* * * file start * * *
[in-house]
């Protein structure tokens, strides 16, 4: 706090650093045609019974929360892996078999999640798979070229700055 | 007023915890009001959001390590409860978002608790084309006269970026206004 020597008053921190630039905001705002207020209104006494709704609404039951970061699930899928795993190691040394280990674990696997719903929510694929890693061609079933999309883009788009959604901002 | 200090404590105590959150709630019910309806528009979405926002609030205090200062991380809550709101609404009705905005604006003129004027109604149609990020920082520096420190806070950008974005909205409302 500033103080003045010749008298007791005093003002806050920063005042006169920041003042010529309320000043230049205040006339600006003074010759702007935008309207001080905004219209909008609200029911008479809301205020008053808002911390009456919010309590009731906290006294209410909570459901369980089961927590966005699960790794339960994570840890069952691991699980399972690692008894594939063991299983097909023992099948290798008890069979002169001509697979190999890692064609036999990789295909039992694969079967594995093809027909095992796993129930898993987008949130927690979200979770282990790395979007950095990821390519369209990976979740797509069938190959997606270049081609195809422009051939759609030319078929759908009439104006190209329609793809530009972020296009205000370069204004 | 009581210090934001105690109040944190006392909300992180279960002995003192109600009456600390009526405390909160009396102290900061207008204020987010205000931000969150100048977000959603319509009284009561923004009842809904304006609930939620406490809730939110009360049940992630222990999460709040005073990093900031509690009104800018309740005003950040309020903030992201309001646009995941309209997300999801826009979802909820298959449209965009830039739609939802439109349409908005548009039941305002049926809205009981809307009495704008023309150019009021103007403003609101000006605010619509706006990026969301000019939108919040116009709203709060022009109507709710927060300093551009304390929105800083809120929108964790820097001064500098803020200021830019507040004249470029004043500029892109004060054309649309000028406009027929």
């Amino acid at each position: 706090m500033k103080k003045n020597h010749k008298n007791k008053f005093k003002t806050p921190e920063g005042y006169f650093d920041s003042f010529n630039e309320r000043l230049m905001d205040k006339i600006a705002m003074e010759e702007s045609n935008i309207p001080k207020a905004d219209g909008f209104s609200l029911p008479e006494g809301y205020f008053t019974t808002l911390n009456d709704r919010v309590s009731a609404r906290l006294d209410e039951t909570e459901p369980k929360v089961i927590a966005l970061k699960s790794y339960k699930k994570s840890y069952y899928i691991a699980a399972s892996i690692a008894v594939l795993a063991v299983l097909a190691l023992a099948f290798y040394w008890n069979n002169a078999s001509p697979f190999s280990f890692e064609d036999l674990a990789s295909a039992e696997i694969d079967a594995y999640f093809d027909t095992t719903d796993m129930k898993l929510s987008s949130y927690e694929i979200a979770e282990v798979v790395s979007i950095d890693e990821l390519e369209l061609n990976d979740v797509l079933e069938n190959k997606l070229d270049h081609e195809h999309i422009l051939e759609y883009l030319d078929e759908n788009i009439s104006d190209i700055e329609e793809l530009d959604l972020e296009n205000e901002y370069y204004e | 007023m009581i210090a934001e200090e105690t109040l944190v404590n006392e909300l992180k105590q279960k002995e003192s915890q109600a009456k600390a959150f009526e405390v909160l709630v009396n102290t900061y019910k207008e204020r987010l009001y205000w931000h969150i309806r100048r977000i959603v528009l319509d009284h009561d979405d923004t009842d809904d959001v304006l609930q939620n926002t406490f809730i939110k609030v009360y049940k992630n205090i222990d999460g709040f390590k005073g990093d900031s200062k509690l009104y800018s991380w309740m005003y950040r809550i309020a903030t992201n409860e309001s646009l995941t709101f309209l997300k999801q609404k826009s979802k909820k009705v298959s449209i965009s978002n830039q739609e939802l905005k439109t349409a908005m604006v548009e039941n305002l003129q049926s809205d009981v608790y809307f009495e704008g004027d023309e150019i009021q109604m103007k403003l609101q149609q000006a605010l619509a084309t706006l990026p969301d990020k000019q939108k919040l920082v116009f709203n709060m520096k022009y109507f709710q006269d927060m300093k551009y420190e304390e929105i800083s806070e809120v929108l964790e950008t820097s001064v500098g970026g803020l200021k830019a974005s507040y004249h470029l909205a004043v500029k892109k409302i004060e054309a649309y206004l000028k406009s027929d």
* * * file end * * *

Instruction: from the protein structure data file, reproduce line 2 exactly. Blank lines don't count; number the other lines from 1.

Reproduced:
């Protein structure tokens, strides 16, 4: 706090650093045609019974929360892996078999999640798979070229700055 | 007023915890009001959001390590409860978002608790084309006269970026206004 020597008053921190630039905001705002207020209104006494709704609404039951970061699930899928795993190691040394280990674990696997719903929510694929890693061609079933999309883009788009959604901002 | 200090404590105590959150709630019910309806528009979405926002609030205090200062991380809550709101609404009705905005604006003129004027109604149609990020920082520096420190806070950008974005909205409302 500033103080003045010749008298007791005093003002806050920063005042006169920041003042010529309320000043230049205040006339600006003074010759702007935008309207001080905004219209909008609200029911008479809301205020008053808002911390009456919010309590009731906290006294209410909570459901369980089961927590966005699960790794339960994570840890069952691991699980399972690692008894594939063991299983097909023992099948290798008890069979002169001509697979190999890692064609036999990789295909039992694969079967594995093809027909095992796993129930898993987008949130927690979200979770282990790395979007950095990821390519369209990976979740797509069938190959997606270049081609195809422009051939759609030319078929759908009439104006190209329609793809530009972020296009205000370069204004 | 009581210090934001105690109040944190006392909300992180279960002995003192109600009456600390009526405390909160009396102290900061207008204020987010205000931000969150100048977000959603319509009284009561923004009842809904304006609930939620406490809730939110009360049940992630222990999460709040005073990093900031509690009104800018309740005003950040309020903030992201309001646009995941309209997300999801826009979802909820298959449209965009830039739609939802439109349409908005548009039941305002049926809205009981809307009495704008023309150019009021103007403003609101000006605010619509706006990026969301000019939108919040116009709203709060022009109507709710927060300093551009304390929105800083809120929108964790820097001064500098803020200021830019507040004249470029004043500029892109004060054309649309000028406009027929």